This question is directed towards anyone who has traveled to Argentina after January 20, 2017.

Argentina recently made their immigration policy more strict. It allows them to deny entry if you have a prior conviction for certain crimes. Prior to January 2017, they didn't ask about any prior convictions (verbally or on paper). My question is, since this recent change (January 2017), do they now ask about prior convictions when entering via airline?

Here is an article discussing the recent changes to Argentina's travel policy: http://www.thebubble.com/argentina-to-introduce-advanced-passenger-information-system-for-airlines/

  • What's your nationality? Also, are you willing to lie? – JonathanReez Feb 15 '17 at 12:59
  • The title was edited, but I am specifically asking about flying into the Ezeiza airport (EZE) in Buenos Aires. Other airports may have different procedures so that's why I am only interested in EZE. Thanks – TJx Feb 15 '17 at 17:05
  • @JonathanReez Nationality is US, and I can't take the risk of lying, as that can result in being expelled from the country for 5-8 years. – TJx Feb 15 '17 at 17:06
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    My crime was one of those listed in the new immigration law that allows Argentina to deny entry (but it's not terrorism related). I don't know if the US shared details about it. The conviction is 20 years old. – TJx Feb 15 '17 at 17:57
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    For reference, here is the new Argentina immigration decree (Spanish): boletinoficial.gob.ar/#!DetalleNorma/158336/20170130 – TJx Feb 15 '17 at 18:03

You've asked for feedback specifically from individuals entering at Ezeiza whether they've been routinely, or randomly, questioned about criminal history since the new law into effect on 30 January 2017.

As @JonathanReez has pointed out that, since no such questions were asked during a recent land crossing, it is unlikely that it would occur during processing through Customs and Immigration at the airport.

Specific to your concern, and contrary to the opinion offered about US laws, only if US Federal or State officials have triggered an INTERPOL alert would entry into Argentina be a problem. And, should that be the case, it is very likely you would be prevented from boarding a direct flight, rather than be confronted by the issue on arrival.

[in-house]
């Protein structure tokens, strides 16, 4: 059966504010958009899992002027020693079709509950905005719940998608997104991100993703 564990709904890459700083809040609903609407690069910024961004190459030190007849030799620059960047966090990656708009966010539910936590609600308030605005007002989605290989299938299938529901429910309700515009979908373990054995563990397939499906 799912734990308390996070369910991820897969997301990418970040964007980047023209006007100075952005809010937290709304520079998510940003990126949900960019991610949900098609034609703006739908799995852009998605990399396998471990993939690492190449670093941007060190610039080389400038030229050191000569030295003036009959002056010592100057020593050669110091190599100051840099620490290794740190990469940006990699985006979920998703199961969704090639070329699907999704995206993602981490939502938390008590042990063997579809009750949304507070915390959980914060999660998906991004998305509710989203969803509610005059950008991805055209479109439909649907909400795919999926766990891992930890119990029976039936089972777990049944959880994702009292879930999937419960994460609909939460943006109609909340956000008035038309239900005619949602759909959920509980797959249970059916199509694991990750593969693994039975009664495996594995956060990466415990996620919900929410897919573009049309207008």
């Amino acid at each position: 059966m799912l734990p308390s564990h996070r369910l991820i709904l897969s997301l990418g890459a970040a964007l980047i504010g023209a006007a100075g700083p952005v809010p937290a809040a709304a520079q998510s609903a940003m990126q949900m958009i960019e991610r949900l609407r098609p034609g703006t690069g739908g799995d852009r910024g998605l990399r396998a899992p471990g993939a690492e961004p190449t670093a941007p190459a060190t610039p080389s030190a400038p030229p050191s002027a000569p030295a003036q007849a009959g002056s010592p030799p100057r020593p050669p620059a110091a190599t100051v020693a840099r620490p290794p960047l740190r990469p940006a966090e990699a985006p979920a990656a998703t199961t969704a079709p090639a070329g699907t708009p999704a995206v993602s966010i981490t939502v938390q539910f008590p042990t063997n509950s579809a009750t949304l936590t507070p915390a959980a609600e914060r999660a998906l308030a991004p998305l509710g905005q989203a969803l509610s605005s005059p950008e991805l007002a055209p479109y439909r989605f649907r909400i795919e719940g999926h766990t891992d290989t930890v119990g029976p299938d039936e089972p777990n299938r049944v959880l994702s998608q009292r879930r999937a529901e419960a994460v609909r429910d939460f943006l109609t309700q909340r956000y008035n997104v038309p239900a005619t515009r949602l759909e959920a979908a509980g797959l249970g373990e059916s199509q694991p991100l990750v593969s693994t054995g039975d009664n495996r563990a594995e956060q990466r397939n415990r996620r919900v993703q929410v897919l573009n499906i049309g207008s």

The article you link to, and the announcement made recently, refers to Argentina adoption of the Advanced Passenger Information (API) system, an electronic data interchange currently in use many countries, including the United States. The required information consists of full name, gender, date of birth, nationality, country of residence, travel document type (normally passport) and number (expiry date and country of issue for passport).

What else: airlines and the travel industry have a passenger name record (PNR), a database in the reservation system that includes passenger name, airline/travel agent contact details, ticket details (number or ticket time limit), itinerary, and name of the person booking, and information on payment, luggage, seating.

What will Argentina do with this information? Use it to check INTERPOL Criminal Information System databases.

Enacted on January 30, 2017, Reuters reported that

Argentina changed its immigration law to make it easier to deport foreigners who commit crimes and to prohibit individuals with criminal records from entering the country. The law, implemented by decree and not requiring congressional approval, also restricts those who are serving sentences or have criminal records in other countries from entering Argentina.

So, you travel to Argentina: can a Customs & Immigration official ask whether you've ever been convicted of a crime? Yes. Will they? Perhaps. Is it likely? This is difficult to establish less than two months on since the Presidential decree. Other countries do ask, randomly during an Immigration chat, and do use that information to equate the offense to their laws to determine whether a person is admissable.

However, your concern is valid and, although citizens of some countries do not need a visa to travel to Argentina, one way to overcome this hurdle is to apply for a visa.

The application does have many questions about entry and criminal histories, nine of them to be precise. The details asked range from sentences for trafficking (arms, human, drug), money (laundering or investment in illegal activities) or other crimes punishable by three or more years of imprisonment. The list goes on and on: genocide, war crimes, acts of terrorism or crimes against humanity, terrorist activities, prostitution, immigration offenses. They end with a broad question, whether the person has done anything that might be covered under the Argentine Act 25871.

One process employed by those whose past inhibit or prevent them from entry into a country is to request a waiver of that requirement, variously referred to as a Waiver of Inadmissibility. It allows them to demonstrate that those issues are behind them, they no longer participate in those activities, that they are rehabilitated.


There's one data point from @Tjx where he confirms in a comment that no such questions are asked at the land border. It's likely that no such questions are also asked at the airport.

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